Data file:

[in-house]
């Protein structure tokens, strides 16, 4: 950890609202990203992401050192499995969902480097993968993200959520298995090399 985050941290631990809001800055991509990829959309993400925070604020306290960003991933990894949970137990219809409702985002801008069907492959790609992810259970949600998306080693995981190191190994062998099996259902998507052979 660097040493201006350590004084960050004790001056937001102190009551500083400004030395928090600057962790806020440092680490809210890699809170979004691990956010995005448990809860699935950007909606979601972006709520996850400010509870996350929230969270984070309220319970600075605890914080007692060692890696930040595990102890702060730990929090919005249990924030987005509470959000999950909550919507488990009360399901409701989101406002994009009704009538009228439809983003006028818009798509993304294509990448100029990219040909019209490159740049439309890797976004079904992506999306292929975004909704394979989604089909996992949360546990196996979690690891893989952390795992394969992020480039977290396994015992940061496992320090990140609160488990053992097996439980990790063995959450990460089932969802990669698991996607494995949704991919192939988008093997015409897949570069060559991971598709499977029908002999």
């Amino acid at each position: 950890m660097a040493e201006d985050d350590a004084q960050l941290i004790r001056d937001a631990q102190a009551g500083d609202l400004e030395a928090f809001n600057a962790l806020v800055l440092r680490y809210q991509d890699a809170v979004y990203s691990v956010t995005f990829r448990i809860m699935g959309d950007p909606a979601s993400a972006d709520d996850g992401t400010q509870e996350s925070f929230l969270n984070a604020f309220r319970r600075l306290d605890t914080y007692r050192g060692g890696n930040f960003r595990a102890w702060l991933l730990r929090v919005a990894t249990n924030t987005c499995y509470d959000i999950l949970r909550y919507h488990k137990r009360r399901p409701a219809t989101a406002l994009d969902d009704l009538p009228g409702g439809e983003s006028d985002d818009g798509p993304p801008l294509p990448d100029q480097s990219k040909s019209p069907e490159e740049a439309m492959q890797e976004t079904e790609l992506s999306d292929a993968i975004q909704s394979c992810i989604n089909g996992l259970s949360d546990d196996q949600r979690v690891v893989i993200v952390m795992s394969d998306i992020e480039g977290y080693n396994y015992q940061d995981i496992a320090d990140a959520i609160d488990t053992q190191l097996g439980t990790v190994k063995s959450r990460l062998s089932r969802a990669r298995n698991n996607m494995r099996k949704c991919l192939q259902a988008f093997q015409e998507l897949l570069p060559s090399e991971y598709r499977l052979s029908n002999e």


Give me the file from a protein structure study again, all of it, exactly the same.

[in-house]
């Protein structure tokens, strides 16, 4: 950890609202990203992401050192499995969902480097993968993200959520298995090399 985050941290631990809001800055991509990829959309993400925070604020306290960003991933990894949970137990219809409702985002801008069907492959790609992810259970949600998306080693995981190191190994062998099996259902998507052979 660097040493201006350590004084960050004790001056937001102190009551500083400004030395928090600057962790806020440092680490809210890699809170979004691990956010995005448990809860699935950007909606979601972006709520996850400010509870996350929230969270984070309220319970600075605890914080007692060692890696930040595990102890702060730990929090919005249990924030987005509470959000999950909550919507488990009360399901409701989101406002994009009704009538009228439809983003006028818009798509993304294509990448100029990219040909019209490159740049439309890797976004079904992506999306292929975004909704394979989604089909996992949360546990196996979690690891893989952390795992394969992020480039977290396994015992940061496992320090990140609160488990053992097996439980990790063995959450990460089932969802990669698991996607494995949704991919192939988008093997015409897949570069060559991971598709499977029908002999």
């Amino acid at each position: 950890m660097a040493e201006d985050d350590a004084q960050l941290i004790r001056d937001a631990q102190a009551g500083d609202l400004e030395a928090f809001n600057a962790l806020v800055l440092r680490y809210q991509d890699a809170v979004y990203s691990v956010t995005f990829r448990i809860m699935g959309d950007p909606a979601s993400a972006d709520d996850g992401t400010q509870e996350s925070f929230l969270n984070a604020f309220r319970r600075l306290d605890t914080y007692r050192g060692g890696n930040f960003r595990a102890w702060l991933l730990r929090v919005a990894t249990n924030t987005c499995y509470d959000i999950l949970r909550y919507h488990k137990r009360r399901p409701a219809t989101a406002l994009d969902d009704l009538p009228g409702g439809e983003s006028d985002d818009g798509p993304p801008l294509p990448d100029q480097s990219k040909s019209p069907e490159e740049a439309m492959q890797e976004t079904e790609l992506s999306d292929a993968i975004q909704s394979c992810i989604n089909g996992l259970s949360d546990d196996q949600r979690v690891v893989i993200v952390m795992s394969d998306i992020e480039g977290y080693n396994y015992q940061d995981i496992a320090d990140a959520i609160d488990t053992q190191l097996g439980t990790v190994k063995s959450r990460l062998s089932r969802a990669r298995n698991n996607m494995r099996k949704c991919l192939q259902a988008f093997q015409e998507l897949l570069p060559s090399e991971y598709r499977l052979s029908n002999e």